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Across the Universe

Summer Term 2023

The view into space is as old as mankind. What has changed are the techniques, interests and questions associated with this view. The global ecological, social and pandemic crises with which we are currently confronted sharpen our awareness of the whole and lend a new urgency to the question of our relationship towards the universe. Current glances into space are motivated in many different ways; they are driven by scientific exploration and political supremacy, serve economic interests and are an expression of cultural fears, but also visions of the world as a post-apocalyptic living space. What they have in common is their reflexive construction. This applies to »the starry sky above us« (Kant) as a fundamental metaphor of modern philosophy as well as to the close link between ecological thinking since the 1960s and the iconic image of the »blue planet« from an astronaut’s perspective.

What we know about planets and their orbits, about space travel, satellites and black holes, we owe to scientific, technical and above all aesthetic ventures into a space that is spatially and epistemically difficult to access. Without the TV series ›Star Trek‹, which began in the 1960s, Stanley Kubrick’s film ›2001: A Space Odyssey‹ [1968] or the TV broadcast of the moon landing in 1969, outer space would probably only be half as accessible in the public consciousness.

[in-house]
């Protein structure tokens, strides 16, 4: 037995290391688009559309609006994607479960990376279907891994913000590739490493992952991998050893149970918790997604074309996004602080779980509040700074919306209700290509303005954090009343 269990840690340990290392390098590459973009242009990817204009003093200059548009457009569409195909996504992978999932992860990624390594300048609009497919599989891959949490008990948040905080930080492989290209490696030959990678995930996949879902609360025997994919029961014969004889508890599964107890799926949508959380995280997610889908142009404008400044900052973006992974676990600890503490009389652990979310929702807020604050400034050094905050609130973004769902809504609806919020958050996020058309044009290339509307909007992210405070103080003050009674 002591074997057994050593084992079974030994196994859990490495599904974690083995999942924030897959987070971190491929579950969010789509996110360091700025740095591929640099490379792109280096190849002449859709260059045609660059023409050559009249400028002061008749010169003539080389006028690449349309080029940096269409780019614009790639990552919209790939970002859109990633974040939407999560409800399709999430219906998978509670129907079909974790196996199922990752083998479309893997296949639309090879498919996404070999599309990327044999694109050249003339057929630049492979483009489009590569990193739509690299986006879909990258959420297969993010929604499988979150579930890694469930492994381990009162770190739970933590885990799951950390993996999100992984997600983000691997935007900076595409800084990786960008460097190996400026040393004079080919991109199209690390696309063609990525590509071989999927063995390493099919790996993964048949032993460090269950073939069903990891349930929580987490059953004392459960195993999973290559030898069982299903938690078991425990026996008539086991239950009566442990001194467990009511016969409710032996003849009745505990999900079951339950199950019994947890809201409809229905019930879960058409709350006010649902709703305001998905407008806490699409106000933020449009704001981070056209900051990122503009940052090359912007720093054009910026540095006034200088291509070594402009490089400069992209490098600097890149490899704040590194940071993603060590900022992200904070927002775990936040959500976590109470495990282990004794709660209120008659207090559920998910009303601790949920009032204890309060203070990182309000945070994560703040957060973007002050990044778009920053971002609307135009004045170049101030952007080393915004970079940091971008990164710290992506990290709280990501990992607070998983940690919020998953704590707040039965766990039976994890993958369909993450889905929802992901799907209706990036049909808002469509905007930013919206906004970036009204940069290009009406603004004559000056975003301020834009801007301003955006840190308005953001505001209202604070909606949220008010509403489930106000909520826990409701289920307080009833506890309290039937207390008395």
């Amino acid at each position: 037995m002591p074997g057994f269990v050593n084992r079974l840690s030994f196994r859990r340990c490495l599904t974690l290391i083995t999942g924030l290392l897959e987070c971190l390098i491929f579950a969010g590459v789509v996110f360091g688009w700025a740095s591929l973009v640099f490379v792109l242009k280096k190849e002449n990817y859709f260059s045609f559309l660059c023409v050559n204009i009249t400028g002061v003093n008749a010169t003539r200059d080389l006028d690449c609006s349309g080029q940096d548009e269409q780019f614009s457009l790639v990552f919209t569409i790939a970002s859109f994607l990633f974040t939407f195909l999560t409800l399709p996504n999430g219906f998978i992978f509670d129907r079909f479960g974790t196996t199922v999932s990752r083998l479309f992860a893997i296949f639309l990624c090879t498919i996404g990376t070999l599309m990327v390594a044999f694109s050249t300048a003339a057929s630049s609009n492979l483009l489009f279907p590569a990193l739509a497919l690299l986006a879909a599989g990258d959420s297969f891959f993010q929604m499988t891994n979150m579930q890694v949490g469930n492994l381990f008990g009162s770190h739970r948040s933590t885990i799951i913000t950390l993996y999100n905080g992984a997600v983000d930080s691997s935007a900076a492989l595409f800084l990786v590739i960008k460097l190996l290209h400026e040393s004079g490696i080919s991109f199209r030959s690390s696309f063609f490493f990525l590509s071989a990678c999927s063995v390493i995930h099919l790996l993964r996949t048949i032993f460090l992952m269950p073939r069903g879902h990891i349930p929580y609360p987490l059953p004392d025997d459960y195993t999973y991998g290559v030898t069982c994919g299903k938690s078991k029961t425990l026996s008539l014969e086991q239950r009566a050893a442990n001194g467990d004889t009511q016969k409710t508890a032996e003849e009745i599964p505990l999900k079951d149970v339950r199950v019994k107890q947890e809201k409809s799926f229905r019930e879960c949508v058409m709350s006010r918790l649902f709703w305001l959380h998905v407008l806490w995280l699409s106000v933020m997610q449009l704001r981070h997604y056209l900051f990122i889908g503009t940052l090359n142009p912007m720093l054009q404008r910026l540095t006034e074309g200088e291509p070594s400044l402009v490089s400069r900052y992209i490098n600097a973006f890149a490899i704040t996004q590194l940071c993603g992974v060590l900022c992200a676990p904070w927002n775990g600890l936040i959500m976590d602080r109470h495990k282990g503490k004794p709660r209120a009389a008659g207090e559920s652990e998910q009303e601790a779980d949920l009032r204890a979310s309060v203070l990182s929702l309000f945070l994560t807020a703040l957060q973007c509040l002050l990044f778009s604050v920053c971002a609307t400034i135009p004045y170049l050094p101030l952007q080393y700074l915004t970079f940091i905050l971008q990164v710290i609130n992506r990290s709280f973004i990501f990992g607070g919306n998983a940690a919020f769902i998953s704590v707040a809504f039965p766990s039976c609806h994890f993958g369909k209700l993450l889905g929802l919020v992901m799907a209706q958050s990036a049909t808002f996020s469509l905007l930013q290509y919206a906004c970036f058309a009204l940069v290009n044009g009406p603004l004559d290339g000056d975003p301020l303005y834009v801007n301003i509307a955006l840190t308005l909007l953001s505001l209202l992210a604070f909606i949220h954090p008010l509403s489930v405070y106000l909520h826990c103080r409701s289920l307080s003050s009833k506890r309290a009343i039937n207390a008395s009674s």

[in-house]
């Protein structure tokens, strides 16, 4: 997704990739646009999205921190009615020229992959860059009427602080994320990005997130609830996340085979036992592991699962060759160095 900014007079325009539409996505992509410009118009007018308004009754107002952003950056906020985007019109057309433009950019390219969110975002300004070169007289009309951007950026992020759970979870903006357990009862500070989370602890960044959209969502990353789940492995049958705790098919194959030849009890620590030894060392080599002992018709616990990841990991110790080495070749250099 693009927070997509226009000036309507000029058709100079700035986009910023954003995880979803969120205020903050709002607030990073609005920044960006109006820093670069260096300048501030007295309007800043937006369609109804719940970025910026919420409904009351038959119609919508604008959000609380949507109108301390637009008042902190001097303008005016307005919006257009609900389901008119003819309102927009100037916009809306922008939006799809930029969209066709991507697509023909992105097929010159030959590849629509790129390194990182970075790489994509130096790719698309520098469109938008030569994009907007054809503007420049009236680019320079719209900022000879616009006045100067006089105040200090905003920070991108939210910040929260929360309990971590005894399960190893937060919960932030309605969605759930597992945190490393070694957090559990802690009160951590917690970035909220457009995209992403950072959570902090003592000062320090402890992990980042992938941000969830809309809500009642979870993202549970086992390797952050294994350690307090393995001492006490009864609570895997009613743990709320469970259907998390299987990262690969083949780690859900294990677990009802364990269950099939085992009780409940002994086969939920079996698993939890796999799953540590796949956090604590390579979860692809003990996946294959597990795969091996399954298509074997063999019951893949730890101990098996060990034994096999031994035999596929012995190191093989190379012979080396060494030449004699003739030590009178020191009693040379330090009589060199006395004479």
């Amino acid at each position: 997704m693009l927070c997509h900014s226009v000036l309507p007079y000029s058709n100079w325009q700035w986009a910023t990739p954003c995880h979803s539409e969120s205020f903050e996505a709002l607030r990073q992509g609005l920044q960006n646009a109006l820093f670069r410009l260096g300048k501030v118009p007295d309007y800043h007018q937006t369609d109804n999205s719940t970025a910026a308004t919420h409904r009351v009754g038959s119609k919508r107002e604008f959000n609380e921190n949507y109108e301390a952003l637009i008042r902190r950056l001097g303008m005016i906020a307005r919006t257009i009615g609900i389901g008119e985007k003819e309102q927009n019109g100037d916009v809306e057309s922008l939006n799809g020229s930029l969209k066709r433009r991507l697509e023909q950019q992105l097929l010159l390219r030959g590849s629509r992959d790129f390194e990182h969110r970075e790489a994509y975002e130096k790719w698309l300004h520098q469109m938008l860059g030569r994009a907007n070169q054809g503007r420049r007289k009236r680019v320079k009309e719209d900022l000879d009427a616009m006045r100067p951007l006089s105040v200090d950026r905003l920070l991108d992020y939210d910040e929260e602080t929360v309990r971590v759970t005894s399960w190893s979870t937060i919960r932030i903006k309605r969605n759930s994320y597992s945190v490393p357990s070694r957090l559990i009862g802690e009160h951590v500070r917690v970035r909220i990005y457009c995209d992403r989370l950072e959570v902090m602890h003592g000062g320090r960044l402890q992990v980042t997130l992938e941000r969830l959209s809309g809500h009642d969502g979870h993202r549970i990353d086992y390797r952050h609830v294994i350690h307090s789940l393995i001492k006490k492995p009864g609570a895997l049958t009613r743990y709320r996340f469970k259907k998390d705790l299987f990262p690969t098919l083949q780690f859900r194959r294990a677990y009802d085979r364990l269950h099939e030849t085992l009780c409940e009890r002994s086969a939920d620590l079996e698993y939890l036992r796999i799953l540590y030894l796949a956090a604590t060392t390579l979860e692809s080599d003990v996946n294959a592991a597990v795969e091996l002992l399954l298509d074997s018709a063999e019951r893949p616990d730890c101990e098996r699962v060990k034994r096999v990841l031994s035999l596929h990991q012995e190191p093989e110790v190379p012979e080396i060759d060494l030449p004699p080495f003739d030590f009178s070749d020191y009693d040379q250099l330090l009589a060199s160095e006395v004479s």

The Mosse Lectures would like to examine the mediatedness and popularisation of cosmological knowledge and ask about the media and technologies with which the universe is aesthetically, cognitively and affectively »colonised« beyond astrophysics. To what extent can fictional approaches help us imagine the often unimaginable dimensions of the universe? On which media, linguistic and aesthetic strategies of mediation is astrophysical research itself based (historically and currently)? Can artistic approaches to the universe reflect its fundamental mediated nature, but also the need to mediate cosmological knowledge in a special way? To whom does this knowledge actually belong, and how can the relationship between scientific research and public participation in the matter of cosmology be spelled out?

Please note that the lectures are located in the “Hörsaal” of Tieranatomisches Theater  during this summer term, Philippstraße 13 (Campus Nord, House 3) 10115 Berlin.



The MOSSE-LECTURES at the Humboldt University in Berlin are a cooperation of: